The Critical and Complex Task of Protecting Survivors and Witnesses of Human Rights Violations

Marie Soueid is CVT policy counsel.

Last month, I had the opportunity to participate in an online conversation from CVT’s New Tactics in Human Rights program, with the title “Protecting Survivors and Witnesses.” This conversation was led by individuals from a number of universities and medical and human rights law organizations, and raised particular questions on the role of states and civil society, effectiveness of protection mechanisms and risk management.

My frame of reference for the role of civil society in witness and survivor protection is often in the context of post-conflict or post-mass atrocity, where a breakdown or failure of the state to protect leaves a void that civil society must fill. A dialogue between human rights actors from around the world presented the multi-faceted and complex protection concerns that arise in day-to-day law enforcement and administrative contexts that include the effectiveness of the state’s protection capacity, its ability to carry out rehabilitation and the protection of civil society that carry out victim and survivor protection.

In the post-atrocity context, the breakdown of the state or its direct perpetration of harm, leaves survivors and witnesses with very few options for both accountability and protection. The role of civil society—both local and international—is amplified in these contexts. Whether in the International Criminal Court, the ad hoc tribunals or other international accountability mechanisms, in the wake of mass atrocities, international actors and civil society often take on the role of providing protection, sometimes even leaving a void in their wake when the work of international accountability ceases.

Because civil society organizations often have enormous protection mandates in the post-mass atrocity context, I assumed that much of the conversation would focus on international protection mechanisms. However, the discussion drew my attention to situations where the state is still functioning and bears the role of providing protection. The protection complexities in this context are equally challenging, and the role of civil society is just as important as in post-mass atrocities—if not more so. From the Maldives, to Bangladesh, to Kenya and the United Kingdom, participants detailed the manifold ways that civil society organizations play a role in protecting survivors and witnesses—and how they have to protect themselves.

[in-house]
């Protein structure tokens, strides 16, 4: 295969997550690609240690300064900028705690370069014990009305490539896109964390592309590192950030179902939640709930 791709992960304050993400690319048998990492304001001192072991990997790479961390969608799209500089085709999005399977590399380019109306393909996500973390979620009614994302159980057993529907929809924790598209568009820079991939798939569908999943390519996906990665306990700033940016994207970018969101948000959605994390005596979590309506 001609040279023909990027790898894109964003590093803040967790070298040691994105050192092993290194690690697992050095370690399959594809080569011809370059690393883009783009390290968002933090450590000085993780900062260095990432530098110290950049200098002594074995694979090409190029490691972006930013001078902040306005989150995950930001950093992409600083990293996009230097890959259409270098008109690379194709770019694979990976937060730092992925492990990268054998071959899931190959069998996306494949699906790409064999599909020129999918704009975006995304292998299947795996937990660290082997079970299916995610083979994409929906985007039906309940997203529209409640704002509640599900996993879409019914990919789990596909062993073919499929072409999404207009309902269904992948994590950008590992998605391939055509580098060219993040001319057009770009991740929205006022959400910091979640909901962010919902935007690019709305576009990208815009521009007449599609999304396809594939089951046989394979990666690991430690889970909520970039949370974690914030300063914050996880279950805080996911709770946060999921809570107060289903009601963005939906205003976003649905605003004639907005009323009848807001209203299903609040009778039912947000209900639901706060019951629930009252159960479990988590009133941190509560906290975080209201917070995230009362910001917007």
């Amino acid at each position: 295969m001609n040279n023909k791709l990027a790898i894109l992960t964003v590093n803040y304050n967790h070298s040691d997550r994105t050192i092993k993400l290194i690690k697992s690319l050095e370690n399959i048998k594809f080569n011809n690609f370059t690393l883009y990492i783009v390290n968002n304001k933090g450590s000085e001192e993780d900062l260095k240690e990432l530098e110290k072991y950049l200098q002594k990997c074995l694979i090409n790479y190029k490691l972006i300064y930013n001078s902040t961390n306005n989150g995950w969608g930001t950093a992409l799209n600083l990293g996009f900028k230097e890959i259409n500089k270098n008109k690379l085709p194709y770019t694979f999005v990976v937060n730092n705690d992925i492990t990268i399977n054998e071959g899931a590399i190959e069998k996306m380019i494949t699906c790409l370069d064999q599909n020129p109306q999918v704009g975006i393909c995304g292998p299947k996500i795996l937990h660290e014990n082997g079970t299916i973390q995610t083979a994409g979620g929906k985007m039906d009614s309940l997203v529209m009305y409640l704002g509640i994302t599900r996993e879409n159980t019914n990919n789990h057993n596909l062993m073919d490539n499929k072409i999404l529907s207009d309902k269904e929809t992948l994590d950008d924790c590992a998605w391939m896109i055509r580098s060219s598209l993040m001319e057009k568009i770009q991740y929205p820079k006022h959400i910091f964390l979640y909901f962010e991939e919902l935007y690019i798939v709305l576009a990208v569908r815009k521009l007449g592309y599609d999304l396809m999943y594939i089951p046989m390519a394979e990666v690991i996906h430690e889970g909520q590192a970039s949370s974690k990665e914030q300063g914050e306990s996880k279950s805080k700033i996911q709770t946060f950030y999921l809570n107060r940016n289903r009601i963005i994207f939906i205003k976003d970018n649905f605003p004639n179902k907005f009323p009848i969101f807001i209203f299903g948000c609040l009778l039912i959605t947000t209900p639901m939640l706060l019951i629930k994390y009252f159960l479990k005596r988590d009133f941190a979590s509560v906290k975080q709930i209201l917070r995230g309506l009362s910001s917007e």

As participants almost universally agreed, the international obligation of protection of witnesses and victims fell primarily on the state—whether it was to provide justice, prevent reoccurrence or provide for rehabilitation. However, the state’s ability and fitness to carry it out proves challenging, and the burdens fall onto local civil society, often without the added protection of international partners.  

Physical protection of witnesses proves complicated when, for example, a survivor is alleging law enforcement abuse. As many pointed out, the state bears the duty to provide rehabilitation; however, as the perpetrator, it likely cannot provide effective redress. The task of both physical protection and rehabilitation therefore falls on civil society.

Adding complexity to an already difficult situation, many local civil society organizations grapple with the protection of their own volunteers and employees. Just as the protection of survivors and witnesses is important, in some instances, civil society organizations that provide documentation or advocacy suffer reprisals from perpetrators. Some participants pointed to direct threats they have received for carrying out human rights work. As Carla Ferstman, the director of REDRESS noted, very few countries actually investigate reprisals, and she pointed to this as an area of further advocacy for civil society.

These challenges only begin to highlight the complexity of protecting survivors and witnesses, but the value of having organizational representatives from around the world share lessons learned and best practices opens the door to further conversation. It also provides an opportunity to learn about what strategies may be broadly applicable—like the effectiveness of UN mechanisms—or those that are culturally or context-dependent—like using video cameras to capture law enforcement abuse.

Article originally published by the Center for Victims of Torture: